YOUR RESPONSIBILITIES AS A STUDENT
As a college student, you are ultimately accountable for the progress that you make in this class. In this course, some of your responsibilities include, but are not limited to, the following:
- Take charge of your learning in this course. If you have any questions about the coursework, about your writing, or about your progress in the class, come talk with me during my office hours. I can’t address your concern or question unless you tell me about it; don’t wait for me to come to you.
- Attend class. 20% of your grade in this course is based on your attendance and participation in class activities. Several conferences with me will be also required this semester: failing to attend a scheduled conference is the same as missing an entire class meeting.
- Turn your assignments in on time. If you are absent from class, you are still responsible for handing any work that’s due that day on time (i.e., by the beginning of the class in which they are due). If you are ill or you if know that you will be absent from class, give your work to one of your classmates to turn in for you. If I don’t receive a hard copy of your work on the day that it’s due, you will receive a zero (0) for the assignment. I do not give partial credit for assignments that are turned in late.
- Turn in your assignments in hard copy. I do not accept work via email. There will be times when I ask you to turn in an assignment electronically via Scholar; in such cases, your electronic submissions to the Scholar site will count as “hard copies,” and I will not accept your assignment via email.
- Come to class prepared. Complete your homework assignments and come to class ready to discuss them. If you miss class, it’s up to you to find out what you missed. Do not ask me to give you a copy of any readings that I distributed or a copy of the homework assignment. Instead, talk to your classmates and check Scholar to find out what assignments are due at the next class meeting. If you ask me, I will direct you to speak to your classmates. Do not rely solely on Scholar for information about what we did in class. There will be times when I give an assignment or distribute a reading in class and do NOT post it on Scholar. Again, if you miss class, talk with your classmates to find out what you missed.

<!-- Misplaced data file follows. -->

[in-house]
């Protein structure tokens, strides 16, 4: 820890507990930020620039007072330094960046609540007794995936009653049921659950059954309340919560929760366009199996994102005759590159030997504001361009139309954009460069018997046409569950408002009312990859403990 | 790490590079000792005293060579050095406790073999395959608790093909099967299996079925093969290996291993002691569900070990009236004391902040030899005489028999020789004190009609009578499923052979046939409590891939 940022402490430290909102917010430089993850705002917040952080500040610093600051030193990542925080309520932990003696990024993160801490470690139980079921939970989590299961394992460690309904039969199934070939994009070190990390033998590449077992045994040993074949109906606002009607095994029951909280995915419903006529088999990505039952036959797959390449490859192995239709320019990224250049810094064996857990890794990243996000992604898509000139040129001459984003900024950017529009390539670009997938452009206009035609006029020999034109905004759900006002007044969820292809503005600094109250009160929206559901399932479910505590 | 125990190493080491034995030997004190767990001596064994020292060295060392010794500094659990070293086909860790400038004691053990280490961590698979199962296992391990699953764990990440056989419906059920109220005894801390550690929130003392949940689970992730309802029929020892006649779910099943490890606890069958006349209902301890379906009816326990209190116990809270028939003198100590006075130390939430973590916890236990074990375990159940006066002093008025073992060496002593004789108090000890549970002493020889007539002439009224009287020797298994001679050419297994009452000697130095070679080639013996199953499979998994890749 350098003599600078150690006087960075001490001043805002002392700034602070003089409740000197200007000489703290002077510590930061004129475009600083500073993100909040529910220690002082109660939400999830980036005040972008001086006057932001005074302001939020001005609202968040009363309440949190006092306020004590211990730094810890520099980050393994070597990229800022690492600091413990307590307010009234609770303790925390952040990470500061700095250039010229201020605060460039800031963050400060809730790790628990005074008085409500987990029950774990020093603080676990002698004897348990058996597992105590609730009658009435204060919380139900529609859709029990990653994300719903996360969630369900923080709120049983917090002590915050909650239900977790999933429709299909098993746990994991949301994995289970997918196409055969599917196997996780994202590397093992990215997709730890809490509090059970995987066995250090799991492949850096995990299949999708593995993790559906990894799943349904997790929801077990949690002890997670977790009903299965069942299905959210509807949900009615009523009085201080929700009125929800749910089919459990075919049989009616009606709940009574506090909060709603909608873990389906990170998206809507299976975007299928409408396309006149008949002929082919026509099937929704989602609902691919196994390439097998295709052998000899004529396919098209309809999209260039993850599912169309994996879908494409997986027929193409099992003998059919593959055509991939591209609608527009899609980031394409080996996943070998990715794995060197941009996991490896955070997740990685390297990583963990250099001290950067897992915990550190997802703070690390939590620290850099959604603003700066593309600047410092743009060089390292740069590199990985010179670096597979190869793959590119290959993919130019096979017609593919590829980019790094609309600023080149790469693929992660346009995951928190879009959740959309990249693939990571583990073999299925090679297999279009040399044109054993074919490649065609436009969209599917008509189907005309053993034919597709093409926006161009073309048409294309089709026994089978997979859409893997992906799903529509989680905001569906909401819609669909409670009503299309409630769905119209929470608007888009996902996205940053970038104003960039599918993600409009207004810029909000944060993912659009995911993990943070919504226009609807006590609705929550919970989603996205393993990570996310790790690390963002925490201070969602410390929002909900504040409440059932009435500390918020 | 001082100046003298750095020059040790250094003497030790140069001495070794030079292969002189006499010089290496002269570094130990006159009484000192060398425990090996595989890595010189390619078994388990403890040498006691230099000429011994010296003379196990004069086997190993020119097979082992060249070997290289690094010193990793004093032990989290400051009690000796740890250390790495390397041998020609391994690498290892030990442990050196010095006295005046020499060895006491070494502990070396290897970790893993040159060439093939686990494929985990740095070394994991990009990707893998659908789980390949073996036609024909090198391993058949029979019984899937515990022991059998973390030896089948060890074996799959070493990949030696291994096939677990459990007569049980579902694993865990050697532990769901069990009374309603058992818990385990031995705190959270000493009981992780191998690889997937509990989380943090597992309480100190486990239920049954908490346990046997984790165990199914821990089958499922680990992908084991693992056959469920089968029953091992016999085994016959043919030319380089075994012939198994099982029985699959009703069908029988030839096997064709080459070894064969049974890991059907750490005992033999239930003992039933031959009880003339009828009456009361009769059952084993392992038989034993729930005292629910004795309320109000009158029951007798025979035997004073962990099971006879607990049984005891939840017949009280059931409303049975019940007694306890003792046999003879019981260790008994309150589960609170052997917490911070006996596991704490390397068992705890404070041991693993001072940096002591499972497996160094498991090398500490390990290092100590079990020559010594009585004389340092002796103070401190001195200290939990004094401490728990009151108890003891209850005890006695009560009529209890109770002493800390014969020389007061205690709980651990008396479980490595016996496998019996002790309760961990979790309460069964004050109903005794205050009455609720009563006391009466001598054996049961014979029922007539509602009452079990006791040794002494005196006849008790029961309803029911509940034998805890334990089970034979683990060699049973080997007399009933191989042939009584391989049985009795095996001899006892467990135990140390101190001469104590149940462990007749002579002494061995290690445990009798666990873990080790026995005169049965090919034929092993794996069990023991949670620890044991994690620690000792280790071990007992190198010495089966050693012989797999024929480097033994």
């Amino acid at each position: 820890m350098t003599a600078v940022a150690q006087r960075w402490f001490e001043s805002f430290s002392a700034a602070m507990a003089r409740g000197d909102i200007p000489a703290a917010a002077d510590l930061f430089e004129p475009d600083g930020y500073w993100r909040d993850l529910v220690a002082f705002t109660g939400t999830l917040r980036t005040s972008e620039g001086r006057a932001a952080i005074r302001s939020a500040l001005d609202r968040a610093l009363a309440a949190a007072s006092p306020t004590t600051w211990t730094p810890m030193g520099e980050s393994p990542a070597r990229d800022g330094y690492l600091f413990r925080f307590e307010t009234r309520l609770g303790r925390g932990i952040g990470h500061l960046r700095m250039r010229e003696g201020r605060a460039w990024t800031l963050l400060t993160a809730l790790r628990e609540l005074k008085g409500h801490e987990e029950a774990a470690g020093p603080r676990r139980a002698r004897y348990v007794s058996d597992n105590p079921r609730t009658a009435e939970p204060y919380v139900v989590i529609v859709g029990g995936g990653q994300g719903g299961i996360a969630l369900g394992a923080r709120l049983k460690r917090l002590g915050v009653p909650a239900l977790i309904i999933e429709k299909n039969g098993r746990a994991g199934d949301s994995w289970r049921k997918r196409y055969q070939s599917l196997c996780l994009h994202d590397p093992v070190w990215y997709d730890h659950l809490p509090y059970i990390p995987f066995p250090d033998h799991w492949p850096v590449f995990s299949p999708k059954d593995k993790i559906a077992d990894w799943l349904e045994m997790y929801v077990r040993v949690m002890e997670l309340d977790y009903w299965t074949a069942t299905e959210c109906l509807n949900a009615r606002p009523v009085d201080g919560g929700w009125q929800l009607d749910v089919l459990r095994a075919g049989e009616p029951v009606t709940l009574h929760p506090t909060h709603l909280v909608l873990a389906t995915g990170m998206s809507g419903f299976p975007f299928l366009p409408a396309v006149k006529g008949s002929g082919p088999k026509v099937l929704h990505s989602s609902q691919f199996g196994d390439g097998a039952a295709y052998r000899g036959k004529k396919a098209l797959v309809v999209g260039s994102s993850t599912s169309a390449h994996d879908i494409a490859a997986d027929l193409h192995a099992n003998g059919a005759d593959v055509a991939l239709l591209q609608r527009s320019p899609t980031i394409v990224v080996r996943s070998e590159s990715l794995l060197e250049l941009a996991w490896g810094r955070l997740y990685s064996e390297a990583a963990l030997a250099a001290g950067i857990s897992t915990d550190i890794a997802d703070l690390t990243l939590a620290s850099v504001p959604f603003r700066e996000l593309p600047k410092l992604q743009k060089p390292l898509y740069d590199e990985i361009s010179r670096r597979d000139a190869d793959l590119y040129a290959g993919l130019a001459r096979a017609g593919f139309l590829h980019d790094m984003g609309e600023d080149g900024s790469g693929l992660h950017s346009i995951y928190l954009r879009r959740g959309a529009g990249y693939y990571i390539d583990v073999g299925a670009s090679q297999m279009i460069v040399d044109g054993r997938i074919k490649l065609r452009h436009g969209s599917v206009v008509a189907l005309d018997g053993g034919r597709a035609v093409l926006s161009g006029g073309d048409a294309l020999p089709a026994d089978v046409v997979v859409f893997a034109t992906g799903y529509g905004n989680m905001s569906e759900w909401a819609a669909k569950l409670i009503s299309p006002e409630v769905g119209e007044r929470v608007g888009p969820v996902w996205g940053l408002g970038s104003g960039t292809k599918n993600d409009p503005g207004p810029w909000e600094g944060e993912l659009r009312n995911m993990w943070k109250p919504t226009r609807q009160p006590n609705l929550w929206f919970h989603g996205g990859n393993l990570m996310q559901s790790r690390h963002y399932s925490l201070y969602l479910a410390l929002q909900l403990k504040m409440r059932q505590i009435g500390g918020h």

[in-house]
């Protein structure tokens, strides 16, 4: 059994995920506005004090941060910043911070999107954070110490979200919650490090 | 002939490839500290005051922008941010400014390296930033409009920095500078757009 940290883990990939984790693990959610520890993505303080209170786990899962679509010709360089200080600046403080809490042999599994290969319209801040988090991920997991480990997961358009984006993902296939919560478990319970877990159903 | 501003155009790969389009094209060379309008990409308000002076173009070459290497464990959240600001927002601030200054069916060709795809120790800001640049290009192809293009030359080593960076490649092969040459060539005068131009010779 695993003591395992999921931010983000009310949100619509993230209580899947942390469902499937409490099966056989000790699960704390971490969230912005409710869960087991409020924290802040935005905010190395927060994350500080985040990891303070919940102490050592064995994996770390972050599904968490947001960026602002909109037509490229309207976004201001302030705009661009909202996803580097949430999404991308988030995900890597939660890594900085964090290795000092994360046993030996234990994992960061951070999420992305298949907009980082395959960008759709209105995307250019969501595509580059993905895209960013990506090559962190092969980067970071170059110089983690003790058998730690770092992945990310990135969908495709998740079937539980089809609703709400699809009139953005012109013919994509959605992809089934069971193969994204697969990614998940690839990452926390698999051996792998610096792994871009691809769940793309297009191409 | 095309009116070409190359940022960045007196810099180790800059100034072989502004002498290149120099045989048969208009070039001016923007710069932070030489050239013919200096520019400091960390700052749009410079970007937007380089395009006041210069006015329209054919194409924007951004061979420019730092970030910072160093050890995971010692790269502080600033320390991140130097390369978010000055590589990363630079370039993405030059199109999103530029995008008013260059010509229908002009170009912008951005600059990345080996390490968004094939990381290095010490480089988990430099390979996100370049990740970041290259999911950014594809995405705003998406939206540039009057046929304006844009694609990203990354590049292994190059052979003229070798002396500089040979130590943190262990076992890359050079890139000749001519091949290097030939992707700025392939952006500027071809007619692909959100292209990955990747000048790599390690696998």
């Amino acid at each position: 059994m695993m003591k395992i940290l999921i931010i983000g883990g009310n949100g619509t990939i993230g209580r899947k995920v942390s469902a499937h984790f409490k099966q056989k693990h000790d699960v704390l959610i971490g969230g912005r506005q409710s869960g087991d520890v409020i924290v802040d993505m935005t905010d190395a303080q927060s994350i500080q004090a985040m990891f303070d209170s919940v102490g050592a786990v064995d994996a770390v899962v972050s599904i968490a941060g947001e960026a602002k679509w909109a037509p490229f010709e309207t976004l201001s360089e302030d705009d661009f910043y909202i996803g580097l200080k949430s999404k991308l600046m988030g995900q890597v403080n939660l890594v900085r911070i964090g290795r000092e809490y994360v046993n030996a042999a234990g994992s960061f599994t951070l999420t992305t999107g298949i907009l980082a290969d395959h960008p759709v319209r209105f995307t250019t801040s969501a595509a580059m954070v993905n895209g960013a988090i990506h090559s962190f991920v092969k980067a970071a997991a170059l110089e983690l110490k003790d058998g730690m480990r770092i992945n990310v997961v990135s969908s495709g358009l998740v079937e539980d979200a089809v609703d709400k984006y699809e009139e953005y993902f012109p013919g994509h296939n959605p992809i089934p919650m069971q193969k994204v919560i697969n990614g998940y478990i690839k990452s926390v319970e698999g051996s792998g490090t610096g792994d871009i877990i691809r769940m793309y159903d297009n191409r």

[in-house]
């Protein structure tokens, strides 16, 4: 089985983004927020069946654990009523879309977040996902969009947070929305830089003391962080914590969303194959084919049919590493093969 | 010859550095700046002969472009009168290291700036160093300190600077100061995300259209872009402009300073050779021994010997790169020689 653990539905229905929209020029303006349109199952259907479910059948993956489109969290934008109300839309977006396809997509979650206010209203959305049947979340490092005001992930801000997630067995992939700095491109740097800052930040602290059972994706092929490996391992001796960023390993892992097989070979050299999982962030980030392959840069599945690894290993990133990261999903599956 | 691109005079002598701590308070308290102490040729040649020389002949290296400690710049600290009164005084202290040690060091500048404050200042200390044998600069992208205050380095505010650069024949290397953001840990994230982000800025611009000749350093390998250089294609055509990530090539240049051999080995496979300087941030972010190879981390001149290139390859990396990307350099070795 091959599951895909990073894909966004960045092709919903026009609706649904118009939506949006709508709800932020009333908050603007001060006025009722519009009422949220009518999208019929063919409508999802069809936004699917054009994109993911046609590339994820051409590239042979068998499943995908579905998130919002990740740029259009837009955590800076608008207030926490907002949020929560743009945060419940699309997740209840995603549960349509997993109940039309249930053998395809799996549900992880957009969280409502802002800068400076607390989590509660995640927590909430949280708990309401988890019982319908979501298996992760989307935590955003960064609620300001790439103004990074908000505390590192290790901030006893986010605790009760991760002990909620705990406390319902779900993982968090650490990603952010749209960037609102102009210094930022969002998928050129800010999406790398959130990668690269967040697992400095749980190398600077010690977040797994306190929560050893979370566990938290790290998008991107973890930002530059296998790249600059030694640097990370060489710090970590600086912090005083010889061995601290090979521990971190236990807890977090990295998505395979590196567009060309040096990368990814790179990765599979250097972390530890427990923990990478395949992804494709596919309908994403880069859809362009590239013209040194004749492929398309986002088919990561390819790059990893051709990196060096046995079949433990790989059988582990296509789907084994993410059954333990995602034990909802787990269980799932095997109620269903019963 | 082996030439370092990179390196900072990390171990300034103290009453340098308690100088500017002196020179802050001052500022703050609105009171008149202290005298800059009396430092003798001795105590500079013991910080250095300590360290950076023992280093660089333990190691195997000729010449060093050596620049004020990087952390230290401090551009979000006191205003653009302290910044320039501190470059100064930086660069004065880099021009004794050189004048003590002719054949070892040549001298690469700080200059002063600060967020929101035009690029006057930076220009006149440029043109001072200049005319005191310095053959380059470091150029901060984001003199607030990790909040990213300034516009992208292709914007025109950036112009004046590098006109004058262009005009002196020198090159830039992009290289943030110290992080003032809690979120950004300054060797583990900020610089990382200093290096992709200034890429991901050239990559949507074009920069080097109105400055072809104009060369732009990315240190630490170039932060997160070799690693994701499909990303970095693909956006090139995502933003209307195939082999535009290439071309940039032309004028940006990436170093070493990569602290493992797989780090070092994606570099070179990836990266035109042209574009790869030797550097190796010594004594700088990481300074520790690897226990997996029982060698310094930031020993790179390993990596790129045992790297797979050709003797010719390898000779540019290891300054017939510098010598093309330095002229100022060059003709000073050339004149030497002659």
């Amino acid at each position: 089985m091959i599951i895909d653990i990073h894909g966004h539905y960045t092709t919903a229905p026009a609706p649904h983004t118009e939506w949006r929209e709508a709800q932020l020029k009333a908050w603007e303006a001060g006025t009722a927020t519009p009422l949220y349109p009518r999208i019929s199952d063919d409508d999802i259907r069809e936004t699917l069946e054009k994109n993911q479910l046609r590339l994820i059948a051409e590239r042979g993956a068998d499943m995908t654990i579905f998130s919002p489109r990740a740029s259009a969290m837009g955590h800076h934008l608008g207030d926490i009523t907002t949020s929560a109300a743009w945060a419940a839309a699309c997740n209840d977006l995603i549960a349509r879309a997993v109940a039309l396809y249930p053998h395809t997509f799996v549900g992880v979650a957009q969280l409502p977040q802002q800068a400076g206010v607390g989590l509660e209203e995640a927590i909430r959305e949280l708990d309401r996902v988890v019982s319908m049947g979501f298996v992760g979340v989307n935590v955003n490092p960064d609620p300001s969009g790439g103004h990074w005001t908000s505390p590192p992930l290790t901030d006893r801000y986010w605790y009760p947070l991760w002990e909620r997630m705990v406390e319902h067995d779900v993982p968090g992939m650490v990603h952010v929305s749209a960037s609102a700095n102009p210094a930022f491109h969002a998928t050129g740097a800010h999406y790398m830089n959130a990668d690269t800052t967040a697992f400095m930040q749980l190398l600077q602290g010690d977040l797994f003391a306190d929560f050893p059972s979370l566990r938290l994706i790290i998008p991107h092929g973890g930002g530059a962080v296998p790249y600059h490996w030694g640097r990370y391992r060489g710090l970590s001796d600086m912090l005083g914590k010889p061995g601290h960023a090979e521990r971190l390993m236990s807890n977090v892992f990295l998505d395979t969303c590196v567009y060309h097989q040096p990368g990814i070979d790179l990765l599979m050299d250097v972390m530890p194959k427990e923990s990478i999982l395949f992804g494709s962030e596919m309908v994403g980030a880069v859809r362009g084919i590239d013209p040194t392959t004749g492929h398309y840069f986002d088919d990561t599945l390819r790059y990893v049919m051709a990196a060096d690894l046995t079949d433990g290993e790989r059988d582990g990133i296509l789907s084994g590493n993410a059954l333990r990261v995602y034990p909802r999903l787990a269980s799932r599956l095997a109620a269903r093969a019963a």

- Check your VT email daily. I will often communicate with you via email. Therefore, it’s critical that you check your VT account on a daily basis.
- Send emails to me that are formatted according to Appendix A of this syllabus. See also the “Communication Policy” on page 5 of this syllabus for more information about this format.
- Give yourself enough time to type, save, and print out hard copies of your work. Failures of technology—be it of a computer, a printer, software, etc.—are your responsibility. Because you will have plenty of notice regarding the due dates of your written assignments, I won’t accept technology problems as an excuse for late work. Don’t wait until the last minute to print out your work.
- Save all of the work that you do on a computer to more than one location. The failure, destruction, or disappearance of your computer is not an excuse for failing to turn in an assignment on time. Back up your documents by saving them to more than one place: on a portable flash drive, for instance, or to your Drop Box folder on our Scholar site. Once you’ve saved a document to your Drop Box, you can access it from any computer—on campus or off—from your smart phone, or from your iPad.
Your attendance is required. You cannot pass this course if you do not attend class. Much of our work this semester will be collaborative, conversational, and spontaneous: if you’re not in class, you won’t be able to participate in (and earn credit for) this work.
I will not withdraw you from the course if you stop attending—it’s your responsibility to withdraw yourself. See the withdrawal deadlines on page 1 of this syllabus. If you simply stop attending class, you will fail the course.
If you arrive 10 or more minutes after class begins, you will be counted absent for the day. The same rule applies for early departures. However, remember that it’s better to attend at least part of a class than to miss it entirely. If you know that you’ll be late on a given day, let me know ahead of time.